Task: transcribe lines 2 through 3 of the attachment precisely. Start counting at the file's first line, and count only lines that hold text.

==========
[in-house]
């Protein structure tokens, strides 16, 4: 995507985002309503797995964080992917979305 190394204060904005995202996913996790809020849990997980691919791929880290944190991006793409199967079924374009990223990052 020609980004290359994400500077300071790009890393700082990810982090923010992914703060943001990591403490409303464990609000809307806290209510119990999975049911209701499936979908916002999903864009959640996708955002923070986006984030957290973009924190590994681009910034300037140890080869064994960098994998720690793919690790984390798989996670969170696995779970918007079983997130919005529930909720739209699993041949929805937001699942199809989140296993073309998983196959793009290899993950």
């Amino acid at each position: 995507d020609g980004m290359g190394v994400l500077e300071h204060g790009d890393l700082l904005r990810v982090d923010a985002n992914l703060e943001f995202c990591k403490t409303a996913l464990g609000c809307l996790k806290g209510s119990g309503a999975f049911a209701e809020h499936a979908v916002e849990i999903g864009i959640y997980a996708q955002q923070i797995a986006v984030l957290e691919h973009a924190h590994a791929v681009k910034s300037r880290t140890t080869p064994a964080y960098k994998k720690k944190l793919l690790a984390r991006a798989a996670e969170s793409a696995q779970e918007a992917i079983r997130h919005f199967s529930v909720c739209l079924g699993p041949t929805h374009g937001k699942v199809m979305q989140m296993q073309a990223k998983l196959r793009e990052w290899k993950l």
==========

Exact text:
């Protein structure tokens, strides 16, 4: 995507985002309503797995964080992917979305 190394204060904005995202996913996790809020849990997980691919791929880290944190991006793409199967079924374009990223990052 020609980004290359994400500077300071790009890393700082990810982090923010992914703060943001990591403490409303464990609000809307806290209510119990999975049911209701499936979908916002999903864009959640996708955002923070986006984030957290973009924190590994681009910034300037140890080869064994960098994998720690793919690790984390798989996670969170696995779970918007079983997130919005529930909720739209699993041949929805937001699942199809989140296993073309998983196959793009290899993950």
């Amino acid at each position: 995507d020609g980004m290359g190394v994400l500077e300071h204060g790009d890393l700082l904005r990810v982090d923010a985002n992914l703060e943001f995202c990591k403490t409303a996913l464990g609000c809307l996790k806290g209510s119990g309503a999975f049911a209701e809020h499936a979908v916002e849990i999903g864009i959640y997980a996708q955002q923070i797995a986006v984030l957290e691919h973009a924190h590994a791929v681009k910034s300037r880290t140890t080869p064994a964080y960098k994998k720690k944190l793919l690790a984390r991006a798989a996670e969170s793409a696995q779970e918007a992917i079983r997130h919005f199967s529930v909720c739209l079924g699993p041949t929805h374009g937001k699942v199809m979305q989140m296993q073309a990223k998983l196959r793009e990052w290899k993950l």